Restrictive practice has several meanings and interpretations. It may refer to an arrangement by a group of workers to restrict the entry of new workers or limit output – their aim is to protect their own interests. Companies may also be involved in restrictive practice. Most activities carried out by commercial enterprises to inhibit competition fall into the category of restrictive practice.
The term is commonly used both in the plural and singular – you can say ‘restrictive practice’ or ‘restrictive practices‘. The plural form is with a countable noun.
In the second-half of this article, you can read about the term ‘restrictive practice’ in a caregiving setting.
Restrictive practices have been around for thousands of years. They undermine competition and are not done for the benefit of consumers or society in general.
Restrictive practice in business
In the corporate world, the following are considered as examples of restrictive practices:
– Abuse of a dominant market position by a large company.
– Restricting the entry of new competitors into a specific market.
– Restraining fair and open competition.
– A major customer tells a supplier not to supply to its smaller competitors.
– The major players collude to fix prices.
– The dominant players collude to limit the supply of a good or service.
– A dominant company dramatically lowers its prices – to below the cost of production – in order to destroy its smaller competitors.
Restrictive practice – trade unions
The term – restrictive practice – originates from managerial and political usage, but today it is commonly used in the study of labor relations.
A trade union may insist that a specific task is carried out by a large group of workers when, in fact, a much smaller number would be sufficient to do the job safely and effectively – this is called overmanning. Overmanning is a form of restrictive practice.
Every year, one of the two rivals in this image wins the annual arm-wrestling competition, and the other one gets the silver medal.. They have rigged the system so that nobody else can participate. There have been growing complaints about their restrictive practice by athletes from all over the country.
Restrictive practice may occur when a trade union limits the kind of work that members of other trade unions are allowed to do for an employer.
Closed shop is a system that trade unions use to control who works where. In a closed shop system, you can only get a specific job and stay in it if you are already a member of a union, or are willing to join it.
The practice of only accepting workers to a post if they are already union members – pre-entry shops – or forcing them to join if they want the job – post-entry shops – are illegal today both in the UK, USA, as well as in several European countries.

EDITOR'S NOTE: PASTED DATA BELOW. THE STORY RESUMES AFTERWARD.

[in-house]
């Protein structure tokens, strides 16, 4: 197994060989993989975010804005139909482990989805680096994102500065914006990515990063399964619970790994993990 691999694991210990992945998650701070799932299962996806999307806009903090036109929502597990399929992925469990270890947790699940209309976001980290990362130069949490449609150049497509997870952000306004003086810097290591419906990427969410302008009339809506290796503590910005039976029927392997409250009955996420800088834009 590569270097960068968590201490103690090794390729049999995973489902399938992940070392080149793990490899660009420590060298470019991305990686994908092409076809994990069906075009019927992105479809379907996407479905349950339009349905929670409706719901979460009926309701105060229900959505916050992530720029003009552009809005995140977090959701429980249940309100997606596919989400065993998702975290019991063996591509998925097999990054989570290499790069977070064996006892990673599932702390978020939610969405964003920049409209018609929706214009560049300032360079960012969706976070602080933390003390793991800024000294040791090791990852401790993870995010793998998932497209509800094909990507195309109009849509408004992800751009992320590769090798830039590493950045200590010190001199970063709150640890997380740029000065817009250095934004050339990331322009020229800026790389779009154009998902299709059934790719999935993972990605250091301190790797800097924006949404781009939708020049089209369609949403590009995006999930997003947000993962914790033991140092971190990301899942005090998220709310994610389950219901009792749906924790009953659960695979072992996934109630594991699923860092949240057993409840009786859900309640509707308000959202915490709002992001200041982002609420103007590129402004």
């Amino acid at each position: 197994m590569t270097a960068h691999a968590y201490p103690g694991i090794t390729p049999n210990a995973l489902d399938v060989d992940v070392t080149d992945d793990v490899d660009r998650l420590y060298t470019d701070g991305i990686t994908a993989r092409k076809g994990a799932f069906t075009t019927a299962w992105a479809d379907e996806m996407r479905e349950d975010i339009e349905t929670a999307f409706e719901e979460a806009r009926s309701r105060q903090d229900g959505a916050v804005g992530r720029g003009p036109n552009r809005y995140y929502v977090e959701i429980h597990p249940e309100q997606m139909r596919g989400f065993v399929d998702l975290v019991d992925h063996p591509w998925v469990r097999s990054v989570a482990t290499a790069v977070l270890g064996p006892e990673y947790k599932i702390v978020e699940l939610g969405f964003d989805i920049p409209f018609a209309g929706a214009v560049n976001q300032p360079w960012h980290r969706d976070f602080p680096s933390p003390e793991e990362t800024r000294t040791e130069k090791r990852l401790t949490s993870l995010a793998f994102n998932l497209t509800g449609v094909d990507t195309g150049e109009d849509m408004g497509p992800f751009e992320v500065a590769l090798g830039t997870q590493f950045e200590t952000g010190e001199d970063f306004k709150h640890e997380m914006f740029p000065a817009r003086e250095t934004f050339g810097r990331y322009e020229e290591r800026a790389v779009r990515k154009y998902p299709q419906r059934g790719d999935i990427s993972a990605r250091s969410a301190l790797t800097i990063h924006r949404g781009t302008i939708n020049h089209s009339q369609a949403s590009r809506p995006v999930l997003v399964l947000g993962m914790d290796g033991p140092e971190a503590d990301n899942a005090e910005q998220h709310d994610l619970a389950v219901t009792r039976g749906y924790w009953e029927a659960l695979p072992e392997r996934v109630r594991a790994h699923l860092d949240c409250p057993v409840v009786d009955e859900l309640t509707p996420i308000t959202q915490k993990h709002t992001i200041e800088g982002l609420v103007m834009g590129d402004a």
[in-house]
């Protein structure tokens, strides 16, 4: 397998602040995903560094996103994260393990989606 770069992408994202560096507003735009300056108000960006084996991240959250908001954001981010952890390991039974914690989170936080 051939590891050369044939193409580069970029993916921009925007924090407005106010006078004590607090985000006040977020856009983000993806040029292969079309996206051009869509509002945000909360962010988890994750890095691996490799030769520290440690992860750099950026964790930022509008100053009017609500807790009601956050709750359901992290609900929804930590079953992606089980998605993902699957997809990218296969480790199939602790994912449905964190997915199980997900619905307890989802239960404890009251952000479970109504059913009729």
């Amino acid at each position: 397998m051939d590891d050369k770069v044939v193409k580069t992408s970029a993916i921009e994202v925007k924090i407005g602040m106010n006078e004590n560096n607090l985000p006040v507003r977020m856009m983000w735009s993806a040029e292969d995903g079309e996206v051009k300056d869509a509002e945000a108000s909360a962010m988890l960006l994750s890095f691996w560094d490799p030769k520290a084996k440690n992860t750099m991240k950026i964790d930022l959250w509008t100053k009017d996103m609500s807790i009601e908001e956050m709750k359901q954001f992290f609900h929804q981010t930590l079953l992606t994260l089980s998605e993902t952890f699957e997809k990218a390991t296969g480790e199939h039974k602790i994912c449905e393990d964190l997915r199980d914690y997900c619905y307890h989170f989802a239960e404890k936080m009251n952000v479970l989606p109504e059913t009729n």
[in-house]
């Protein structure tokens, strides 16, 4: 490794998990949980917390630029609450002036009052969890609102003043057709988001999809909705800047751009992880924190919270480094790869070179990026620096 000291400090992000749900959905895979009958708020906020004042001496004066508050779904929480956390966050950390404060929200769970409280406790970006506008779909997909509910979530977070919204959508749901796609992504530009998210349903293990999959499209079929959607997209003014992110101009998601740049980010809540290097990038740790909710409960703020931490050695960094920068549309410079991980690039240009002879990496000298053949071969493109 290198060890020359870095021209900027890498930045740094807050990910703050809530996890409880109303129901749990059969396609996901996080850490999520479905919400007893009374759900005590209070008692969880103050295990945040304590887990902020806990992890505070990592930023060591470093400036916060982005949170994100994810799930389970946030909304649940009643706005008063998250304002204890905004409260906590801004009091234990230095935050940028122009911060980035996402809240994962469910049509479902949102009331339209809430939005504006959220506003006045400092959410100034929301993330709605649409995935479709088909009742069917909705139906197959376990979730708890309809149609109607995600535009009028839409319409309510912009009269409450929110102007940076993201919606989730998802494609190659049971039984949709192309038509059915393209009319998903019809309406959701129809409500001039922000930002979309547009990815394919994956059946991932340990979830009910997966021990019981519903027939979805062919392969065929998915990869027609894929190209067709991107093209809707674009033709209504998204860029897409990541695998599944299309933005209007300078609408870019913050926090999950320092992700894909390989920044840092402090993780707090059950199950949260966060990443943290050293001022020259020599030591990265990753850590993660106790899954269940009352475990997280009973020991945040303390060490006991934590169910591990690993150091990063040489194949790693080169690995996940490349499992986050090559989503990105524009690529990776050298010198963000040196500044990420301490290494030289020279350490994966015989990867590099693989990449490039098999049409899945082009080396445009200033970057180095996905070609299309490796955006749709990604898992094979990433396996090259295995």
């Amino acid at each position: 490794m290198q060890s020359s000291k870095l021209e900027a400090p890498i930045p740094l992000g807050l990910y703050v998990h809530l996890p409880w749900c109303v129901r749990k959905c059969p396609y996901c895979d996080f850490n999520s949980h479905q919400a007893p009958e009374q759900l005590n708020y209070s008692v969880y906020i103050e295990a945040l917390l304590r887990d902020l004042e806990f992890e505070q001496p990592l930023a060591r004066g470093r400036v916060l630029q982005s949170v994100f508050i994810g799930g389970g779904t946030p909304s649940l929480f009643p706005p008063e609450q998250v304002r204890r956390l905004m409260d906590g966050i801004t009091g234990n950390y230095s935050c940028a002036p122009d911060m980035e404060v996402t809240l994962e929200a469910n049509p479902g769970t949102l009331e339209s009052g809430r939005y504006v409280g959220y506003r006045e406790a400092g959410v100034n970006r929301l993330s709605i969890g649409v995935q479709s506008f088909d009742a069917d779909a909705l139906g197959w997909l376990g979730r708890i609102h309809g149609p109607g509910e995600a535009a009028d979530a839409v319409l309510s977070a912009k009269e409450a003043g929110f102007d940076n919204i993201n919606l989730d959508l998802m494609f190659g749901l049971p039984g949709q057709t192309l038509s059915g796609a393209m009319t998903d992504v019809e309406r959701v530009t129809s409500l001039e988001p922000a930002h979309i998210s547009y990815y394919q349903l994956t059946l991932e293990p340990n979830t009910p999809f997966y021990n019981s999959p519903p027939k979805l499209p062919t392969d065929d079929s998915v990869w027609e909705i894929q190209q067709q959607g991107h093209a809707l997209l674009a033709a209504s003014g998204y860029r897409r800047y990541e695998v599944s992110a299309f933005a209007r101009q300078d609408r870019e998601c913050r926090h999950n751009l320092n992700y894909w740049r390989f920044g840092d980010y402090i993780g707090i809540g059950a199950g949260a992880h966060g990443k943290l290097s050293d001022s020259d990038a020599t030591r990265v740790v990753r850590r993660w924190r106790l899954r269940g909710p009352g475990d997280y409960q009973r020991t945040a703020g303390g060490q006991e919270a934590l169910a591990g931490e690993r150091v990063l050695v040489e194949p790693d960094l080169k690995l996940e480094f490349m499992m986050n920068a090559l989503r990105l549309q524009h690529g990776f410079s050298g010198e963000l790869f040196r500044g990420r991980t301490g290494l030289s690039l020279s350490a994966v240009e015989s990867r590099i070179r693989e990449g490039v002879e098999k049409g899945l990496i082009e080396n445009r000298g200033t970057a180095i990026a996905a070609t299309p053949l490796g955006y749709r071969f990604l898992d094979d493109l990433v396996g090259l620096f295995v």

The restrictive practice is illegal on the grounds that compulsory membership infringes an individual’s civil rights.
The owners and managers of five major business in the UK – building & civil engineering, cotton, iron & steel, printing, and engineering – said that when trade unions came onto the scene one century ago with their restrictive practices, productivity suffered considerably.
According to a book – Productivity and Trade Unions – written by Ferdinand Zweig, although trade unions brought policies which the owners and managers were not happy about, their complaint was not entirely accurate regarding the effect on productivity.
According to Collins Dictionary, restrictive practices are:
“Restrictive practices are ways in which people involved in an industry, trade, or profession protect their own interests, rather than having a system which is fair to the public, employers, and other workers.”
The individual should have the choice about whether to join a trade union. He should not be forced. However, trade unions say that without a closed shop it is more difficult to properly represent and defend the workers when there is an industrial dispute. Critics say it is all a question of power, i.e. trade unions, like any other group, like power and do not like to let it go.
Restrictive Practice – caregiving
Skills for Care, a British organization that focuses on creating a better-led, skilled and valued adult social care workforce, uses the term ‘restrictive practice’ with a very different meaning from those explained in the previous paragraphs.
Caregivers (UK: carers) need to be aware that people with different conditions and in a range of settings may need care and support that involves both positive-behavior support, and some form of intervention or restrictive practice.
In a caregiving scenario, restrictive practice refers to the possible use of physical restraint, devices, seclusion, medication, etc.
Regarding restrictive practice, Skills for Care says:
“Any restrictive intervention must be legally and ethically justified. It must be absolutely necessary to prevent serious harm and it must be the least restrictive option.”
“Workers should always aim to meet an individual’s needs with dignity and respect in a way that minimizes the risk of harm to the person being supported and the person implementing the intervention.”
Video – Harold Wilson talks about Restrictive Practices
Harold Wilson was Prime Minister of the United Kingdom from 1964 to 1970, and 1974 to 1976. In this video, he explained how Britain’s future during the scientific revolution would be a promising one only if it abandoned the concept of restrictive practices “on both sides of industry” (trade unions and management).